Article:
A new type of connectivity in Metro Vancouver's public transportation system is all about improving a new kind of frequency on buses, trains and ferries.
TransLink announced this afternoon that it is launching free Wi-Fi throughout the public transit system.
This is possible thanks to a new innovative private partnership with Shaw, and is the first such deal in Canada.
This will be launched in 2020, although the first testing service will start next year. The free service will be gradually expanded throughout the public transportation network, with the goal of completing the entire system by 2025.
The launch of the free Wi-Fi will begin with SkyTrain and buses and eventually will be implemented on the West Coast Express, on community buses and on HandyDart.
A multi-year timeline is required for the launch as TransLink and Shaw have yet to discover and test specific equipment requirements for various vehicle models, including more than 2,000 buses and hundreds of wagons, to ensure quality service . For example, the hinged buses used by the high-traffic 99 B-Line are likely to need more Wi-Fi infrastructure.
Since 2016, Shaw has provided free Wi-Fi access at SeaBus terminals and SeaBus ferries, and this new contract significantly expands this partnership.
The cost of installing and operating the entire Wi-Fi infrastructure will be covered by Shaw at no cost to TransLink.
In fact, the public transportation authority could get some revenue from Shaw in return for their service.
"This will have a major impact on the customer experience," said Kevin Desmond, CEO of TransLink. "We have been working on this for several years, and we are looking for a model that brings this new convenience to our system at the lowest cost, or indeed, in this case, at no cost to the taxpayer and our passengers in transit. "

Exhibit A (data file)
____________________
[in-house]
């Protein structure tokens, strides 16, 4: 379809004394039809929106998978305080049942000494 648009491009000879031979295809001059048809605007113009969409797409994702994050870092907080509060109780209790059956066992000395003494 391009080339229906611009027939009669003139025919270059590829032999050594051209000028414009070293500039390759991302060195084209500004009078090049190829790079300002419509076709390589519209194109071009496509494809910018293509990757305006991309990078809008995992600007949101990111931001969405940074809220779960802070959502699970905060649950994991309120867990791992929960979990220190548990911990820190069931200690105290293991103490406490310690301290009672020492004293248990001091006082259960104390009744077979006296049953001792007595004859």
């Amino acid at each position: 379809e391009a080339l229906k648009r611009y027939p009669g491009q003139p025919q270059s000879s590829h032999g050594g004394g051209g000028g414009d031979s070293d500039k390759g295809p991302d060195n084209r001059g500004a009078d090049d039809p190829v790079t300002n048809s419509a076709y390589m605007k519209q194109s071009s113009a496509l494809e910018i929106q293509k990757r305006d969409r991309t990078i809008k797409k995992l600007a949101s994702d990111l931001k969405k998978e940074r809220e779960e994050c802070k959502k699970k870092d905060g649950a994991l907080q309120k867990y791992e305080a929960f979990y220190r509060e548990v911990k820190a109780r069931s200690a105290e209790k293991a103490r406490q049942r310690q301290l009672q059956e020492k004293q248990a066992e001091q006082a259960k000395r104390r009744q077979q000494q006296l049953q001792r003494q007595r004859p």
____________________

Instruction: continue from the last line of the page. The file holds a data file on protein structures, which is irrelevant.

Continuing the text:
Regular passengers will no longer need to use their mobile data to access the Internet and web-based applications, as well as help improve the city's travel experience.
Ty Speer, CEO and President of Tourism Vancouver, said 43% of visitors to Vancouver will use the public transportation system during their stay.
"We have a city that is so easy to get around … but we really had a barrier with the visitor's experience, like when they (tourists) turn on their phones, they are connected just like anyone else and they want to plan their experience, do more, learn more and buy more, but they are blocked with a potential mobile charge or roaming charge from their home country. "
"And now, I think we can unlock this … it really will potentiate our visitor experience. It will add quality to our visitor experience. It will add the opportunity for all visitors to do more, and that means more companies in the hospitality industry will have more customers, more revenue and more job opportunities. "
More to come …